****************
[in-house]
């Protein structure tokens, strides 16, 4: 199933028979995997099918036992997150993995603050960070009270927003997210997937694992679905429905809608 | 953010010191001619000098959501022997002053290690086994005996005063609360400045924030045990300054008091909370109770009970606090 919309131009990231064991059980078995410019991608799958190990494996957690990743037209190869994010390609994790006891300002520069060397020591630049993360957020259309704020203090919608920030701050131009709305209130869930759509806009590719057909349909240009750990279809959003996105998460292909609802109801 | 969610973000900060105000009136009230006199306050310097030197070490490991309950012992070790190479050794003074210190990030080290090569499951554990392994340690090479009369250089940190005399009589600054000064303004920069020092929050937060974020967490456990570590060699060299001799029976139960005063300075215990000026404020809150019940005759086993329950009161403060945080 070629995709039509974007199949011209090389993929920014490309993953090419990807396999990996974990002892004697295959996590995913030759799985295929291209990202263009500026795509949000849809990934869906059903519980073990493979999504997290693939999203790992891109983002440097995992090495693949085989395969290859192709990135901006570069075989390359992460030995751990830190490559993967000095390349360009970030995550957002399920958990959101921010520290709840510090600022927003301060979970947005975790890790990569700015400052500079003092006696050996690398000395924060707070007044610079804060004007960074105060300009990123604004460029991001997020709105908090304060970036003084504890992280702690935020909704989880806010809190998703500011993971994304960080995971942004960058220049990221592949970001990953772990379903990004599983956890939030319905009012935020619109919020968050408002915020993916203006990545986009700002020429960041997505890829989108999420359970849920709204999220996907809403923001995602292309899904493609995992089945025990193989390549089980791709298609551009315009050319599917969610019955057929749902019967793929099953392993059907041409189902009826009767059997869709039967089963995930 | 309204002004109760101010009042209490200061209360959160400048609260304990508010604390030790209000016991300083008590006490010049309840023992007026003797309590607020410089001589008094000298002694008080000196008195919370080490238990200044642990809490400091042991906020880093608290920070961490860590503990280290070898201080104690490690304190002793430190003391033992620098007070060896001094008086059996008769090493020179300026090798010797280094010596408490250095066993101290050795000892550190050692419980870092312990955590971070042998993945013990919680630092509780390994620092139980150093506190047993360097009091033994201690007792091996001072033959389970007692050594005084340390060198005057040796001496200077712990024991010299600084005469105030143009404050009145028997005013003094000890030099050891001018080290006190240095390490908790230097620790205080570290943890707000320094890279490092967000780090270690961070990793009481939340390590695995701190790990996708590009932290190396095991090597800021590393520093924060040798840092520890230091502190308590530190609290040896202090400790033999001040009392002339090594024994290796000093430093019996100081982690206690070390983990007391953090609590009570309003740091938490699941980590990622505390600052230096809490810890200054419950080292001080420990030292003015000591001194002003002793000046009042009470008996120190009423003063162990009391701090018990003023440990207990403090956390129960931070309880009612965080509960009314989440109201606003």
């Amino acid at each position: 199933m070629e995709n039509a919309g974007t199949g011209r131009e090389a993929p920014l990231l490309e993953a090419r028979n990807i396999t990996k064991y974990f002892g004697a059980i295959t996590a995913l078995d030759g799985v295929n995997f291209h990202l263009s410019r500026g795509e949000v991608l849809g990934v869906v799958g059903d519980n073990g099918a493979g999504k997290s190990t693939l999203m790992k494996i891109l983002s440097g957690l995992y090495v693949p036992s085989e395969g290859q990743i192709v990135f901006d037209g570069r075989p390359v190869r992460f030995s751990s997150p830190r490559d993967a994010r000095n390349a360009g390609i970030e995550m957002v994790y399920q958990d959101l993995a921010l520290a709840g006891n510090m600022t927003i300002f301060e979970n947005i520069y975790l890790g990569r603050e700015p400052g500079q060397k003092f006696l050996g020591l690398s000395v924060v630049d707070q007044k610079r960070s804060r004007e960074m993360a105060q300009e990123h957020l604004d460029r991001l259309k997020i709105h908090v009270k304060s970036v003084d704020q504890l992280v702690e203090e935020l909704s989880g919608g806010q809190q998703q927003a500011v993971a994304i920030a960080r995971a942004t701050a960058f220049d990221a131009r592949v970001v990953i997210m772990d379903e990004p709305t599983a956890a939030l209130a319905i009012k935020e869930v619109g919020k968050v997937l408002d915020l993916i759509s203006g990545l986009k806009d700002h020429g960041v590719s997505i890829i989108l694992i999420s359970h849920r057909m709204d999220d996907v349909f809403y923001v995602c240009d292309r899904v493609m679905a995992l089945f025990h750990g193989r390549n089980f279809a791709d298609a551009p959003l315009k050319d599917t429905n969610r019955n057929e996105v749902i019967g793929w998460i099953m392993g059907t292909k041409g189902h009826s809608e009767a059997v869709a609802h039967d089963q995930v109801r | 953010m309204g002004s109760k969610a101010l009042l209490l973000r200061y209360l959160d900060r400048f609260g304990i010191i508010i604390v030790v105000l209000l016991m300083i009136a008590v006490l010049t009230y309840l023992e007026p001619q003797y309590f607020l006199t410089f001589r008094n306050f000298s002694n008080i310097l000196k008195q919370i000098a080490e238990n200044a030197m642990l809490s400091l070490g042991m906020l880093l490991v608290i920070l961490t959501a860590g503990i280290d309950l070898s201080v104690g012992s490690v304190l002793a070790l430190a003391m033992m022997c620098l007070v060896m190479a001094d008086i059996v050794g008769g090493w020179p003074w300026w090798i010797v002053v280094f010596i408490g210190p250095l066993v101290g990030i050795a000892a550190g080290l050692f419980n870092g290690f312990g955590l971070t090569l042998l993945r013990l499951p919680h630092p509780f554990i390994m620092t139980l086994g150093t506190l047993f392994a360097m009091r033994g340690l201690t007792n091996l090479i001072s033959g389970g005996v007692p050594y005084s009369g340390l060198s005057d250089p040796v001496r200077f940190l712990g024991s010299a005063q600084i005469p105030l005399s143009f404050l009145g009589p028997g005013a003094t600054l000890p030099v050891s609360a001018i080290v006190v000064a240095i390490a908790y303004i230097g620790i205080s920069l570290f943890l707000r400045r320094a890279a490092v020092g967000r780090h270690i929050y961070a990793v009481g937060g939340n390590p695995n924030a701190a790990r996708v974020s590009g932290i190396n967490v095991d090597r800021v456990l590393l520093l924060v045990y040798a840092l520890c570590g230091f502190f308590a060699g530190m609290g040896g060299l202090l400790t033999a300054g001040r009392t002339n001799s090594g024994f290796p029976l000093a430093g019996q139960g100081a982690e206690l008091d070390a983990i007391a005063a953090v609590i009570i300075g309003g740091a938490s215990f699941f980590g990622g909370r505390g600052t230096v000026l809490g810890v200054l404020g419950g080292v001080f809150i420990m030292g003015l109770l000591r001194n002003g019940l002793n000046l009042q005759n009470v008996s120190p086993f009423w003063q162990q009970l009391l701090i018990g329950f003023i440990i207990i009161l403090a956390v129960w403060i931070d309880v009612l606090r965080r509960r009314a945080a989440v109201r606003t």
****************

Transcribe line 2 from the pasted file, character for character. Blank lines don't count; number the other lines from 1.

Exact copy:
């Protein structure tokens, strides 16, 4: 199933028979995997099918036992997150993995603050960070009270927003997210997937694992679905429905809608 | 953010010191001619000098959501022997002053290690086994005996005063609360400045924030045990300054008091909370109770009970606090 919309131009990231064991059980078995410019991608799958190990494996957690990743037209190869994010390609994790006891300002520069060397020591630049993360957020259309704020203090919608920030701050131009709305209130869930759509806009590719057909349909240009750990279809959003996105998460292909609802109801 | 969610973000900060105000009136009230006199306050310097030197070490490991309950012992070790190479050794003074210190990030080290090569499951554990392994340690090479009369250089940190005399009589600054000064303004920069020092929050937060974020967490456990570590060699060299001799029976139960005063300075215990000026404020809150019940005759086993329950009161403060945080 070629995709039509974007199949011209090389993929920014490309993953090419990807396999990996974990002892004697295959996590995913030759799985295929291209990202263009500026795509949000849809990934869906059903519980073990493979999504997290693939999203790992891109983002440097995992090495693949085989395969290859192709990135901006570069075989390359992460030995751990830190490559993967000095390349360009970030995550957002399920958990959101921010520290709840510090600022927003301060979970947005975790890790990569700015400052500079003092006696050996690398000395924060707070007044610079804060004007960074105060300009990123604004460029991001997020709105908090304060970036003084504890992280702690935020909704989880806010809190998703500011993971994304960080995971942004960058220049990221592949970001990953772990379903990004599983956890939030319905009012935020619109919020968050408002915020993916203006990545986009700002020429960041997505890829989108999420359970849920709204999220996907809403923001995602292309899904493609995992089945025990193989390549089980791709298609551009315009050319599917969610019955057929749902019967793929099953392993059907041409189902009826009767059997869709039967089963995930 | 309204002004109760101010009042209490200061209360959160400048609260304990508010604390030790209000016991300083008590006490010049309840023992007026003797309590607020410089001589008094000298002694008080000196008195919370080490238990200044642990809490400091042991906020880093608290920070961490860590503990280290070898201080104690490690304190002793430190003391033992620098007070060896001094008086059996008769090493020179300026090798010797280094010596408490250095066993101290050795000892550190050692419980870092312990955590971070042998993945013990919680630092509780390994620092139980150093506190047993360097009091033994201690007792091996001072033959389970007692050594005084340390060198005057040796001496200077712990024991010299600084005469105030143009404050009145028997005013003094000890030099050891001018080290006190240095390490908790230097620790205080570290943890707000320094890279490092967000780090270690961070990793009481939340390590695995701190790990996708590009932290190396095991090597800021590393520093924060040798840092520890230091502190308590530190609290040896202090400790033999001040009392002339090594024994290796000093430093019996100081982690206690070390983990007391953090609590009570309003740091938490699941980590990622505390600052230096809490810890200054419950080292001080420990030292003015000591001194002003002793000046009042009470008996120190009423003063162990009391701090018990003023440990207990403090956390129960931070309880009612965080509960009314989440109201606003």